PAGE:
Photo: Farnia Fekri

Access to Ed debate heating up, again

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By Keith Capstick

After a semester of debate surrounding access to education at Ryerson, vice-president education Cormac McGee and the Ryerson Students’ Union (RSU) met with a representative from the Ontario Ministry of Training, Colleges and Universities on Jan. 25.

McGee brought with him a plan to work with the province to create a base pool of finances to compensate students for unpaid work they participate in to finish their degree.

“Money would come every year to offset the cost of unpaid internships that are for credit because a lot of those costs get downloaded onto students,” McGee said. “This money needs to come from the province because if you try to get [an employer] to pay, they’re just going to slash the placements.”

This process’ beginning is the culmination of the RSU’s battle to find a way to fight for access to education on campus but notably is not centered around the goal previous RSU governments have prioritized — freezing tuition fees. McGee said this goal isn’t realistic.

“I really think that the province didn’t really take us seriously before we showed up … We wanted to go in with something that was really tangible,” McGee said. “When you have a province that’s trying to dig out of their massive deficit … right now I don’t think freezing tuition is really on the table for them at all.”

Vajdaan Tanveer — a vocal member of Reignite Ryerson — the group of students who have been critical of the RSU’s inability to take an official stance on tuition fees, is frustrated by this outcome.

“It shows the lack of genuine effort that they put in initially be- cause when they first started [to discuss access to education] their initial comment was that there was work to be done with the province in terms of tuition fees,” Tanveer said. “Now I don’t think they were being genuine in that, I think they just wanted to say something.”

Reignite doesn’t see this specific fight for unpaid internships as a campus-wide campaign, and despite applauding the cause, they say tuition fees are where the fight lies.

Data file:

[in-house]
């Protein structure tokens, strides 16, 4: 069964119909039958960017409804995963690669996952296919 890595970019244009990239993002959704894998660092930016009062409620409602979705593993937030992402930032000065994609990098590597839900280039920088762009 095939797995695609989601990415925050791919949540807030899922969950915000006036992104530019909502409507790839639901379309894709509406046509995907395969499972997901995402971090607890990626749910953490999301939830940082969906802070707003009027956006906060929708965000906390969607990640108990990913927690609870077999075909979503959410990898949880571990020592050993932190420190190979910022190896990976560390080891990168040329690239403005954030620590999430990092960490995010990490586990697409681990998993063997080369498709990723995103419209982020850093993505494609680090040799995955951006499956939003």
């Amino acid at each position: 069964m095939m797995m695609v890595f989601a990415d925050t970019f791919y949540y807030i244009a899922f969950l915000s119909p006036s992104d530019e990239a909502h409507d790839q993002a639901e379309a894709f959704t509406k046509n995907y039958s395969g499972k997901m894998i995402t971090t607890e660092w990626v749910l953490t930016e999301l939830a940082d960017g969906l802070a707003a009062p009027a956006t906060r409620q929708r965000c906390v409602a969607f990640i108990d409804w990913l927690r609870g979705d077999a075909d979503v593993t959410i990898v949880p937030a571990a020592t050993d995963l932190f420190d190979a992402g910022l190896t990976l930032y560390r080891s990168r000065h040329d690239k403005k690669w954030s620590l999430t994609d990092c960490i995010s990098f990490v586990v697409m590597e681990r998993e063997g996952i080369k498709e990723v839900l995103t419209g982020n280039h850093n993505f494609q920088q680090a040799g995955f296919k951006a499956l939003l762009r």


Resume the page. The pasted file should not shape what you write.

“He definitely isn’t representing all of the school right now in the work that he’s doing in terms of access to education,” said Tanveer.

Back at Ryerson the next day, McGee took to the Ryerson Board of Governors with a presentation of the key issues students at Ryerson are facing. These issues range from accessibility to mental health support and shortening wait times for counselling. The presentation is the first step of the RSU’s involvement with the macro budgeting committee to help distribute funds to the places students want them.

McGee said due to the school’s rocky relationship with previous RSU governments, they were apprehensive about starting this process.

“Obviously relationships between administration and RSU haven’t always been great and there’s obviously some trust issues but I think they’re ready to listen to us,” McGee said.

According to McGee this is the first time students have been considered in the macro budgeting process outside budgeting town halls the school held in previous years. He said process won’t allow administration to “go up into Jorgensen Hall and not be heard from again.”

“What’s different this year is that we’re the first people they’re hearing from,” McGee said. “I’m working to set up a date where we’re going to host a public event where [the macro group] is going to report back on how they’re committing to each one of these [requests].”

Reignite is skeptical the same dialogue-only mentality won’t continue with this latest RSU attempt.

“I’m glad they’re bringing students into the fold but it’s a piece of a larger puzzle. My question is, ‘What’s going to be the result of this?’” said Mitchell Demars, a fourth-year politics and governance student, who is a member of Reignite. “Just more dialogue or is there going to be a serious funding priority change?”

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